Clouded Judgement 8.6.21
Every week I’ll provide updates on the latest trends in cloud software companies. Follow along to stay up to date!
A Note on Net Retention
Anyone who follows this blog knows net retention is my favorite software metric. However, it’s very important to read the footnotes to see how each company calculates this metric to truly appreciate its value. Since it’s a Non-GAAP metric, there is no standard definition. An excellent case study on some of the different definitions is Fastly. They report both a Dollar Based Net Retention (DBNR) as well as a Net Revenue Retention (NRR). Their DBNR is 126% (looks great!) while their NRR is 93% (not so great…). The difference between their DBNR and NRR is that DBNR (as Fastly defines it) does NOT include churn. The calculation takes the revenue from a set of customers today (who are active) and compares it to that same groups revenue 1 year ago. On the other hand, NRR is inclusive of churn. Most companies do not report DBNR the way Fastly does, however it’s important to read the footnotes for each company to be sure. Here’s the definition of DBNR from Fastly:
“We calculate Dollar-Based Net Expansion Rate by dividing the revenue for a given period from customers who remained customers as of the last day of the given period (the “current” period) by the revenue from the same customers for the same period measured one year prior (the “base” period). The revenue included in the current period excludes revenue from (i) customers that churned after the end of the base period and (ii) new customers that entered into a customer agreement after the end of the base period.”
Multiple Expansion Summary
The chart below compares the NTM revenue multiples of cloud software companies from Feb ‘20 (pre Covid) to today. Companies that went public during the pandemic are left out of the chart. As you can see, many companies have experienced significant multiple expansion (driving incredible returns) over the last 16 months. To me, one of the most interesting aspects of this chart is seeing Zoom actually trade
Quarterly Reports Summary
Lots of earnings this week! ZoomInfo, Datadog, Confluent and Hubspot really stood out to me (Atlassian was the big standout last week).
Top 10 EV / NTM Revenue Multiples
Top 10 Weekly Share Price Movement
Update on Multiples
SaaS businesses are valued on a multiple of their revenue - in most cases the projected revenue for the next 12 months. Multiples shown below are calculated by taking the Enterprise Value (market cap + debt - cash) / NTM revenue.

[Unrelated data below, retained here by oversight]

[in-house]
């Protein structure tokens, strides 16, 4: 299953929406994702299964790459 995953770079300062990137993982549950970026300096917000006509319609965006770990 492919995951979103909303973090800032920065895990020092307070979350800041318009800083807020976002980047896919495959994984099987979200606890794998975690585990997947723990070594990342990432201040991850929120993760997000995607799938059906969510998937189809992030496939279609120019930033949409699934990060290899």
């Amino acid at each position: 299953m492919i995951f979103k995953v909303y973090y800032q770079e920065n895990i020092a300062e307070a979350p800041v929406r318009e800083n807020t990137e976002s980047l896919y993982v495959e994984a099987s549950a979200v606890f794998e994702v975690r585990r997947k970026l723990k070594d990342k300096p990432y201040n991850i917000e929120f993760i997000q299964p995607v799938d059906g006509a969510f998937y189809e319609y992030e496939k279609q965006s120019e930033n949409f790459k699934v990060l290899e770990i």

Overall Median: 16.2x
Top 5 Median: 60.9x
3 Month Trailing Average: 15.5x
1 Year Trailing Average: 15.7x
Bucketed by Growth. In the buckets below I consider high growth >30% projected NTM growth, mid growth 15%-30% and low growth <15%
High Growth Median: 33.3x
Mid Growth Median: 14.6x
Low Growth Median: 5.4x
Scatter Plot of EV / NTM Rev Multiple vs NTM Rev Growth
How correlated is growth to valuation multiple?
Growth Adjusted EV / NTM Rev
The below chart shows the EV / NTM revenue multiple divided by NTM consensus growth expectations. The goal of this graph is to show how relatively cheap / expensive each stock is relative to their growth expectations
Median NTM growth rate: 22%
Median LTM growth rate: 31%
Median Gross Margin: 74%
Median Operating Margin (14%)
Median FCF Margin: 9%
Median Net Retention: 118%
Median CAC Payback: 25 months
Median S&M % Revenue: 44%
Median R&D % Revenue: 25%
Median G&A % Revenue: 18%
Rule of 40 shows LTM growth rate + LTM FCF Margin. FCF calculated as Cash Flow from Operations - Capital Expenditures
GM Adjusted Payback is calculated as: (Previous Q S&M) / (Net New ARR in Q x Gross Margin) x 12 . It shows the number of months it takes for a SaaS business to payback their fully burdened CAC on a gross profit basis. Most public companies don’t report net new ARR, so I’m taking an implied ARR metric (quarterly subscription revenue x 4). Net new ARR is simply the ARR of the current quarter, minus the ARR of the previous quarter. Companies that do not disclose subscription rev have been left out of the analysis and are listed as NA.
This post and the information presented are intended for informational purposes only. The views expressed herein are the author’s alone and do not constitute an offer to sell, or a recommendation to purchase, or a solicitation of an offer to buy, any security, nor a recommendation for any investment product or service. While certain information contained herein has been obtained from sources believed to be reliable, neither the author nor any of his employers or their affiliates have independently verified this information, and its accuracy and completeness cannot be guaranteed. Accordingly, no representation or warranty, express or implied, is made as to, and no reliance should be placed on, the fairness, accuracy, timeliness or completeness of this information. The author and all employers and their affiliated persons assume no liability for this information and no obligation to update the information or analysis contained herein in the future.
Hey Jamin, I love these weekly updates. Do you think you will add the recently IPO’d Blend Labs to the list? They are a competitor to nCino and would be a valuable addition to the list.